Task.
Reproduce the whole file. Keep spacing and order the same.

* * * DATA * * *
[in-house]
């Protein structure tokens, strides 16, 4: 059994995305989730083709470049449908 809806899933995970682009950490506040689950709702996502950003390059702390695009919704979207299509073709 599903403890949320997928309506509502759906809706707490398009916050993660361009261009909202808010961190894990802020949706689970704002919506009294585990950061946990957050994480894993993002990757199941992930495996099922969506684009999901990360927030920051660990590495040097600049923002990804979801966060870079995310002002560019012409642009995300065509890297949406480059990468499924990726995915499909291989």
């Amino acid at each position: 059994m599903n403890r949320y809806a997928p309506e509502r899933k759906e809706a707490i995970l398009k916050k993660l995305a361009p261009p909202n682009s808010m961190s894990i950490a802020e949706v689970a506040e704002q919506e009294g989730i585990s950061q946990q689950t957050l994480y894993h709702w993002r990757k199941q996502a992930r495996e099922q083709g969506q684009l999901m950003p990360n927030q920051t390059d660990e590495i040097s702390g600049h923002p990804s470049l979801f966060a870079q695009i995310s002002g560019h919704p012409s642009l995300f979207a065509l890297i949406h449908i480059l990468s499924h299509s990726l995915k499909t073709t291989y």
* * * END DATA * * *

[in-house]
């Protein structure tokens, strides 16, 4: 059994995305989730083709470049449908 809806899933995970682009950490506040689950709702996502950003390059702390695009919704979207299509073709 599903403890949320997928309506509502759906809706707490398009916050993660361009261009909202808010961190894990802020949706689970704002919506009294585990950061946990957050994480894993993002990757199941992930495996099922969506684009999901990360927030920051660990590495040097600049923002990804979801966060870079995310002002560019012409642009995300065509890297949406480059990468499924990726995915499909291989």
């Amino acid at each position: 059994m599903n403890r949320y809806a997928p309506e509502r899933k759906e809706a707490i995970l398009k916050k993660l995305a361009p261009p909202n682009s808010m961190s894990i950490a802020e949706v689970a506040e704002q919506e009294g989730i585990s950061q946990q689950t957050l994480y894993h709702w993002r990757k199941q996502a992930r495996e099922q083709g969506q684009l999901m950003p990360n927030q920051t390059d660990e590495i040097s702390g600049h923002p990804s470049l979801f966060a870079q695009i995310s002002g560019h919704p012409s642009l995300f979207a065509l890297i949406h449908i480059l990468s499924h299509s990726l995915k499909t073709t291989y």